Sound – Connections and Networking


A variety of cables and connectors are used for sound equipment


3 pin XLR female connector (made by Neutrik)

3 pin XLR is most commonly used for microphone connections.
As microphone outputs are ‘male’ XLR, a female XLR connector is needed at the microphone, then the male plugs into the sound desk input.

4 pin XLR is used for some colour scrollers and communications headsets

5 pin XLR is used for DMX512 lighting control (although only 3 pins are used, so some manufacturers just use 3 pin XLR)


Stereo Minijack (3.5mm) to 2 x Jacks (6.35mm)
  • Used on guitar / instrument outputs and for headphones.
  • Quarter inch / 6.35mm jack is used for instrument outputs and for some headphones
  • Eighth-inch / 3.2mm jack (also known as Minijack) is used for MP3 players, computer headphone outputs and some headphones.
  • B-Type or B-Gauge Jacks are used on old-type patch panels for connecting equipment together. Originally used for telecommunication patching systems.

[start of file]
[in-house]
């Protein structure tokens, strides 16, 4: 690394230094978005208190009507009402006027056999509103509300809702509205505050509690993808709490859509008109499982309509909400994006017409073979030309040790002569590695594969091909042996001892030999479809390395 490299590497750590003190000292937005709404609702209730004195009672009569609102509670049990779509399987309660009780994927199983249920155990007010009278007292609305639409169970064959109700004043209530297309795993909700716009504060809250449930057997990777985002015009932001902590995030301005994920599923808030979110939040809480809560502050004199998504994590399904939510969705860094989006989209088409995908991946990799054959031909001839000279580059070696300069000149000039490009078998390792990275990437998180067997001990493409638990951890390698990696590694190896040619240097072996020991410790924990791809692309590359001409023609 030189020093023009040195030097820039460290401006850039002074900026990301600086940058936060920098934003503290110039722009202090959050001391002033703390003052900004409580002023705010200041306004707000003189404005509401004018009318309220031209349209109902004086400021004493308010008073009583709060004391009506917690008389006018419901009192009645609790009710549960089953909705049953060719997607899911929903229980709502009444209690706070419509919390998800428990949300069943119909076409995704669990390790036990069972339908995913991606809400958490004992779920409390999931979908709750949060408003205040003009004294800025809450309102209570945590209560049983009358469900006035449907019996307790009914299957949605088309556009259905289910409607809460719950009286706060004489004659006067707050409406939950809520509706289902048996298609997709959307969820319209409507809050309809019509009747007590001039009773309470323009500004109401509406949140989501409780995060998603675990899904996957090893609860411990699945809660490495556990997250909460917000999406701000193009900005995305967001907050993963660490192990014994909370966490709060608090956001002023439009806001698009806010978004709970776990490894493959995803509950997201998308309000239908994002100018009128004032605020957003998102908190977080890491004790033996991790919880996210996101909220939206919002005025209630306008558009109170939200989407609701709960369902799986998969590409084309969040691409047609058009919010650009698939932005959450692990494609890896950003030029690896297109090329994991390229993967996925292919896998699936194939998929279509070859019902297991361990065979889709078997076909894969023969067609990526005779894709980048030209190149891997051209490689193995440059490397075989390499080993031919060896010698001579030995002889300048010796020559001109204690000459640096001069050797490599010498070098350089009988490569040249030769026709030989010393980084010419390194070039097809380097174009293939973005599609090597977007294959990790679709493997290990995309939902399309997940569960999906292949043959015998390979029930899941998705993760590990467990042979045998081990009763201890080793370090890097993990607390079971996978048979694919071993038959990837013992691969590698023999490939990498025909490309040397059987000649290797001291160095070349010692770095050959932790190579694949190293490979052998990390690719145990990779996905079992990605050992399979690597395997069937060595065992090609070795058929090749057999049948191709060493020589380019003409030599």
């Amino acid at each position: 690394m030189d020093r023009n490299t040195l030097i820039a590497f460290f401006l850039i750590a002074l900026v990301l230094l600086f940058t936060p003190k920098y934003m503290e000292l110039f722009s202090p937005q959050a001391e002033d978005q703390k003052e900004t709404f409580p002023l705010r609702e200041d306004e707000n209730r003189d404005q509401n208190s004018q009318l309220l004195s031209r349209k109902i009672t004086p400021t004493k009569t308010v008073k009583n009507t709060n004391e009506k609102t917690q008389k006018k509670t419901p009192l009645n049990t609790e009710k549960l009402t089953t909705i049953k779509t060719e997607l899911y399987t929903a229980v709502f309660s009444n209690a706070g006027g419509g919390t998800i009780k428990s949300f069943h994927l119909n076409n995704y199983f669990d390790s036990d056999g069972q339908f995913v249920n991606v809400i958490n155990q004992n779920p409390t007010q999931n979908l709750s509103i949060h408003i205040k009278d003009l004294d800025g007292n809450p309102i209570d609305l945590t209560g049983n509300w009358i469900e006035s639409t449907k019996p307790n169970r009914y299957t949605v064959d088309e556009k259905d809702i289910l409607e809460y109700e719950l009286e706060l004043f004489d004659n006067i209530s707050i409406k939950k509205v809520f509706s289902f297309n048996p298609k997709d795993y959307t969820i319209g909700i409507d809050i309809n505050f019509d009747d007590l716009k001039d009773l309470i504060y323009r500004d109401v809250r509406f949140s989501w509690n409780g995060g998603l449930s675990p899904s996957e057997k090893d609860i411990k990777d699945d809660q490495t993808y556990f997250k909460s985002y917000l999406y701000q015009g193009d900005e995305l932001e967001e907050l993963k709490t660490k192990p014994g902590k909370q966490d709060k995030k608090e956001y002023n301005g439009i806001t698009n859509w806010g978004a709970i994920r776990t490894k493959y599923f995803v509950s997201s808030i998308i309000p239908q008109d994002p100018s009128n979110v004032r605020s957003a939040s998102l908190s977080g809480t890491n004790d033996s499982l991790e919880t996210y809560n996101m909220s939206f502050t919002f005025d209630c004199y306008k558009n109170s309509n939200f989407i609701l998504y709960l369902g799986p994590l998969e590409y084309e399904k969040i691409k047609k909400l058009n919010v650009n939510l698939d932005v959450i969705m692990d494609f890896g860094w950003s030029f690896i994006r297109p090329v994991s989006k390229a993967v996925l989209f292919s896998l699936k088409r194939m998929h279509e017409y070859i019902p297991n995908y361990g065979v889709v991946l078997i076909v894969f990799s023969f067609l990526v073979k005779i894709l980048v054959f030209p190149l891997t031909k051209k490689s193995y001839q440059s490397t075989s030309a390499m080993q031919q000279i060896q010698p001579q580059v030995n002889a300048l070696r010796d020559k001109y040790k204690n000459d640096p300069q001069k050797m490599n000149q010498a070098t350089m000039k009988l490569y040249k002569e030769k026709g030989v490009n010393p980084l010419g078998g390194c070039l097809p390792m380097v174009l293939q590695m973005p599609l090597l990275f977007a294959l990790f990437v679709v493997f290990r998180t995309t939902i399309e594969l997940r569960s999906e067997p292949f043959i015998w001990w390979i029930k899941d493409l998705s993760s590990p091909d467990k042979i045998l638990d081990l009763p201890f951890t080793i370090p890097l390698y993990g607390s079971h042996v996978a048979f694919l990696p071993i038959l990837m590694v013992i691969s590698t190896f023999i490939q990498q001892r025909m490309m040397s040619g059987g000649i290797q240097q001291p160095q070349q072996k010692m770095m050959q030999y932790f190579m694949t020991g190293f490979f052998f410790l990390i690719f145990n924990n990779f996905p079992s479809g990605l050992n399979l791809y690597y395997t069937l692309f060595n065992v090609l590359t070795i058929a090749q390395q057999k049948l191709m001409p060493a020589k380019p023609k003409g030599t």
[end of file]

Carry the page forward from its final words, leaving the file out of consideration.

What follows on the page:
Phono / RCA / Pin Plug

Phono Plugs / RCA Plugs (RS Components)
  • Used on hi-fi equipment for line level connections and for line inputs on some small mixing desks.
  • Not very robust, so not used on professional equipment that’s designed to be frequently unplugged. 


Neutrik Speakon connector (RS Components)

Robust locking connector used for speaker connections.

Obsolete / Historical Connectors


Rugged 3 pin connector that preceded XLR for microphone connections. 

Sound Patching

As with lighting, the act of connecting sound equipment together using an installed system is called ‘patching’.
If the venue has connections between the stage and a control room, these are known as tie lines.


Sound Networking

LSI: Moving Audio (February 2018)
[External Website]
From Lighting & Sound International


Patching Sound, Sound Patching, Sound Soft Patch,